Sukumaran, editor of Kalachuvadu, told me that Ambai was among the first in Tamil literature to give a strong voice to women. “Ambai was part of the feminist movement of the 1960s, which had the United States as its epicenter. In Europe, writers like Simone de Beauvoir were making rapid progress in feminist theory. Ambai did this primarily via short stories,” he said.

Ambai said short stories continue to be her preferred format as she is able to express herself better. Has she written any novels? Or was it just, as Sukumaran said, long news? “Are you saying my long stories are just long stories? Maybe they are. Why not?” she shot back.

Ambai has lived in Mumbai for many years. “I love Mumbai more than any other city. It has a life and an energy that other cities don’t have,” she explained her love for the city.

Sukumaran explained the importance of price in today’s environment. “Other female authors in the 1960s were writing stories that generally revolved around family, which reinforced the status quo. Women were confined to the kitchen. They had to listen to their husbands. They had to stay within the limits imposed by their families,” he said.

“Women have rarely written a story from a woman’s point of view. Lakshmi, Anuthama, Komakal…reduced the woman to a doll,” Sukumaran said. “In my opinion, the first Tamil writer to show that woman has her needs and her own life was Ambai. She was one of the first to challenge the status quo,” he added.

“She created a human arena in which women had a place. Many people may have read Suryan. It was among Ambai’s earliest works. It was written from a female perspective, in the context of the Vietnam War. Such stories were unusual and Ambai was among the first to come up with such innovative works,” Sukumaran said.

Saying that Ambai is constantly getting younger and fresher as a writer, he said, “She is a writer who has questioned herself in the 50 years she has been writing. She didn’t limit herself to writing. She is a virulent critic of the patriarchy at the ideological level. Through her articles and essays, she wrote poignantly about feminism,” he said.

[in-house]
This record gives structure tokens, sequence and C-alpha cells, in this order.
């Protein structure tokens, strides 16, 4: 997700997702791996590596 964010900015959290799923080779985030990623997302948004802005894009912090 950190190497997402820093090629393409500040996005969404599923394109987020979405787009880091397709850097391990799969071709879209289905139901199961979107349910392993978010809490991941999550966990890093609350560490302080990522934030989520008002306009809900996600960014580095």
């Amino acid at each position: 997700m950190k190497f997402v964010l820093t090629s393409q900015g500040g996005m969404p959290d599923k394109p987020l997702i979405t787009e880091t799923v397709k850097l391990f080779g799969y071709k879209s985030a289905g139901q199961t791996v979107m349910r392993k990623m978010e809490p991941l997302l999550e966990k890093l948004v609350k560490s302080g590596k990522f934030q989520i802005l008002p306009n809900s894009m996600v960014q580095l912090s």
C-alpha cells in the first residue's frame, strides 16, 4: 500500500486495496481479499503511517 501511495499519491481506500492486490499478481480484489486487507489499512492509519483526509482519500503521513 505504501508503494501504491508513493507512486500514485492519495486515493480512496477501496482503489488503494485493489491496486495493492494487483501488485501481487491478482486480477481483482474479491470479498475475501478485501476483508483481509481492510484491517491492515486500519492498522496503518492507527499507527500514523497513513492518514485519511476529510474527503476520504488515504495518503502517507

Sukumaran said it was surprising that the Sahitya Akademi Prize for Tamil has not yet been awarded to a Dalit woman. “No Tamil Dalit woman has won this award for writing quality literature. It hasn’t happened yet,” Sukumaran said.

Ambai, real name CS Lakshmi, is a historian and earned her doctorate from Jawaharlal Nehru University in New Delhi. Not only that, she has also done extensive research on women’s history and lives.

“SPARROW (Sound & Picture Archives for Research on Women), managed by Ambai, is a meticulously curated record of women’s contribution to literary and social events. It is a record of oral history,” he said.

Among other honors, Ambai has won the Puthumaipithan Memorial Award from Vilakku Ilakkiya Amaippu, the Lifetime Achievement Award from the University of Toronto, the M Karunanidhi Cash Award from the Government of Tamil Nadu, and an award from the Madras University.

His short story collections include A purple sea; In a forest, a deer; Fishing in a declining lake; A night with a black spider; and A Meeting on the Andheri Over Bridge. His non-fiction works include The face behind the mask; The singer and the song; and Mirrors and Gestures. From Sharmila’s collection of poems, Perfume of Peace, is in Tamil, thanks to Ambai.

Nandhu Sundaram lives in Medavakkam, a suburb of Chennai, with his wife and nine-year-old daughter. He deeply loves the city and wants to change it wherever he goes. He loves movies (all kinds), books and cricket. He also tries his hand at news.